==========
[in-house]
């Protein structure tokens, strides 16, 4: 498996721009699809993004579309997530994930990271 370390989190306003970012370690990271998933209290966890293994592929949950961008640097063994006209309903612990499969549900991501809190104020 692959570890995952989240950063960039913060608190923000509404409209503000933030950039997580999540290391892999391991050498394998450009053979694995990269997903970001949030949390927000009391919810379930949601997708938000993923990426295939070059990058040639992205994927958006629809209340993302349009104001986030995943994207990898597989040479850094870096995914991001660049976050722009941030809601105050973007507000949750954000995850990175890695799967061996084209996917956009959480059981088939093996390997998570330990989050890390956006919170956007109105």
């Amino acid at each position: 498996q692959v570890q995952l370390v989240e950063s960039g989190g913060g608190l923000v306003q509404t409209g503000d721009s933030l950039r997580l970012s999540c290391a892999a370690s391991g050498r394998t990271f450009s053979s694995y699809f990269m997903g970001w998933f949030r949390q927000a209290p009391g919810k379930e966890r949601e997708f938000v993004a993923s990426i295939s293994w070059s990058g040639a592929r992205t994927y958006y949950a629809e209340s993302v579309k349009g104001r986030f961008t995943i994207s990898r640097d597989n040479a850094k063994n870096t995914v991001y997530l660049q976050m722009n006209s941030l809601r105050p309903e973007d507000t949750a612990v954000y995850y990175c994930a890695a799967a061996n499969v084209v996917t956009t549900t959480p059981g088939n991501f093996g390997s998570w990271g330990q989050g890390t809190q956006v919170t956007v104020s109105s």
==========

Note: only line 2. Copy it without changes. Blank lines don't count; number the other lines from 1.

């Protein structure tokens, strides 16, 4: 498996721009699809993004579309997530994930990271 370390989190306003970012370690990271998933209290966890293994592929949950961008640097063994006209309903612990499969549900991501809190104020 692959570890995952989240950063960039913060608190923000509404409209503000933030950039997580999540290391892999391991050498394998450009053979694995990269997903970001949030949390927000009391919810379930949601997708938000993923990426295939070059990058040639992205994927958006629809209340993302349009104001986030995943994207990898597989040479850094870096995914991001660049976050722009941030809601105050973007507000949750954000995850990175890695799967061996084209996917956009959480059981088939093996390997998570330990989050890390956006919170956007109105």